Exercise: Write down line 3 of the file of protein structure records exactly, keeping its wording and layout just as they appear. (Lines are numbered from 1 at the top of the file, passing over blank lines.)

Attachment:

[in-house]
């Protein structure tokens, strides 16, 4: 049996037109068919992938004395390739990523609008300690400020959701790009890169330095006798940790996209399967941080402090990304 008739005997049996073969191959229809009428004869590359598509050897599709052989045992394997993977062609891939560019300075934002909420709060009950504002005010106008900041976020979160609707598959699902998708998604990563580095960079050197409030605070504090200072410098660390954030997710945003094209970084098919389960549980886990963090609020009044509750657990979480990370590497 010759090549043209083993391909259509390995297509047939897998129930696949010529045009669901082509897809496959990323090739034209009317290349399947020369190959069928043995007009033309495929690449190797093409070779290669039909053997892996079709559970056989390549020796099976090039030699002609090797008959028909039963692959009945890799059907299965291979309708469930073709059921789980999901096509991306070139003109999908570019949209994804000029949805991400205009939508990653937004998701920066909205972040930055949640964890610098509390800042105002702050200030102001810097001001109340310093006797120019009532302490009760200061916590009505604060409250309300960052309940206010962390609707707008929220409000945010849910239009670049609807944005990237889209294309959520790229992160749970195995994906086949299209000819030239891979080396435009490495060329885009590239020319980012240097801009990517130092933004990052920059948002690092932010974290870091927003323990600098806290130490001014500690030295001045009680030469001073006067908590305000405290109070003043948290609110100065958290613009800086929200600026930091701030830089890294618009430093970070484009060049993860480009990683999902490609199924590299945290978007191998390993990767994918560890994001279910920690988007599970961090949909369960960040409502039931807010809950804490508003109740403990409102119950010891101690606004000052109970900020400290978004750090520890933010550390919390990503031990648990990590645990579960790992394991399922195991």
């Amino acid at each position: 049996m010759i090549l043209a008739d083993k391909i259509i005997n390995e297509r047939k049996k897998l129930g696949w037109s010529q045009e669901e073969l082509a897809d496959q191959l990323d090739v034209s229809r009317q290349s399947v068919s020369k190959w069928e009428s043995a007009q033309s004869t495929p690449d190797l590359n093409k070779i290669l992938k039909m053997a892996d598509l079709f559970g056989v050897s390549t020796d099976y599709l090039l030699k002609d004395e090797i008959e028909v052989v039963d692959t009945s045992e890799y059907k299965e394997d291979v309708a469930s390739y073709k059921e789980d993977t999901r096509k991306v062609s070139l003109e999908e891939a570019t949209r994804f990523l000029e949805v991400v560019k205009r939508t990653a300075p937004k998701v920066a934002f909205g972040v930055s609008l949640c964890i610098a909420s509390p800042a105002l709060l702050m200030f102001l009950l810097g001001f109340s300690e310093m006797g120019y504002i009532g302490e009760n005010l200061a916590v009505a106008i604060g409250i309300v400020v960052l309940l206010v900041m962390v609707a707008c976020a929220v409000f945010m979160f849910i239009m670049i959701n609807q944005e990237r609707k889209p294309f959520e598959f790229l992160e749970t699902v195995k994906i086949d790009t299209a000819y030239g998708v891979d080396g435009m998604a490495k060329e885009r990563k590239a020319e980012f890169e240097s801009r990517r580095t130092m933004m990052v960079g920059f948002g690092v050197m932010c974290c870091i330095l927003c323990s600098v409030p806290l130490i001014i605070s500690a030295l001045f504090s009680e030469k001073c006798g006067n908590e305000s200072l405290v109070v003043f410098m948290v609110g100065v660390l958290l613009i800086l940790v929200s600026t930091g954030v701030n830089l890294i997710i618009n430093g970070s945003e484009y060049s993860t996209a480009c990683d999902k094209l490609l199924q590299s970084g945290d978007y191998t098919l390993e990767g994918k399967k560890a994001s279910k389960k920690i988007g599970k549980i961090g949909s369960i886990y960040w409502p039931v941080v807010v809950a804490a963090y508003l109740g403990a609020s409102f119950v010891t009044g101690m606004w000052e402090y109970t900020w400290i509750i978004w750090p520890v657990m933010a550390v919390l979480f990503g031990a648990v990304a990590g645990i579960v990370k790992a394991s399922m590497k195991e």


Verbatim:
């Amino acid at each position: 049996m010759i090549l043209a008739d083993k391909i259509i005997n390995e297509r047939k049996k897998l129930g696949w037109s010529q045009e669901e073969l082509a897809d496959q191959l990323d090739v034209s229809r009317q290349s399947v068919s020369k190959w069928e009428s043995a007009q033309s004869t495929p690449d190797l590359n093409k070779i290669l992938k039909m053997a892996d598509l079709f559970g056989v050897s390549t020796d099976y599709l090039l030699k002609d004395e090797i008959e028909v052989v039963d692959t009945s045992e890799y059907k299965e394997d291979v309708a469930s390739y073709k059921e789980d993977t999901r096509k991306v062609s070139l003109e999908e891939a570019t949209r994804f990523l000029e949805v991400v560019k205009r939508t990653a300075p937004k998701v920066a934002f909205g972040v930055s609008l949640c964890i610098a909420s509390p800042a105002l709060l702050m200030f102001l009950l810097g001001f109340s300690e310093m006797g120019y504002i009532g302490e009760n005010l200061a916590v009505a106008i604060g409250i309300v400020v960052l309940l206010v900041m962390v609707a707008c976020a929220v409000f945010m979160f849910i239009m670049i959701n609807q944005e990237r609707k889209p294309f959520e598959f790229l992160e749970t699902v195995k994906i086949d790009t299209a000819y030239g998708v891979d080396g435009m998604a490495k060329e885009r990563k590239a020319e980012f890169e240097s801009r990517r580095t130092m933004m990052v960079g920059f948002g690092v050197m932010c974290c870091i330095l927003c323990s600098v409030p806290l130490i001014i605070s500690a030295l001045f504090s009680e030469k001073c006798g006067n908590e305000s200072l405290v109070v003043f410098m948290v609110g100065v660390l958290l613009i800086l940790v929200s600026t930091g954030v701030n830089l890294i997710i618009n430093g970070s945003e484009y060049s993860t996209a480009c990683d999902k094209l490609l199924q590299s970084g945290d978007y191998t098919l390993e990767g994918k399967k560890a994001s279910k389960k920690i988007g599970k549980i961090g949909s369960i886990y960040w409502p039931v941080v807010v809950a804490a963090y508003l109740g403990a609020s409102f119950v010891t009044g101690m606004w000052e402090y109970t900020w400290i509750i978004w750090p520890v657990m933010a550390v919390l979480f990503g031990a648990v990304a990590g645990i579960v990370k790992a394991s399922m590497k195991e």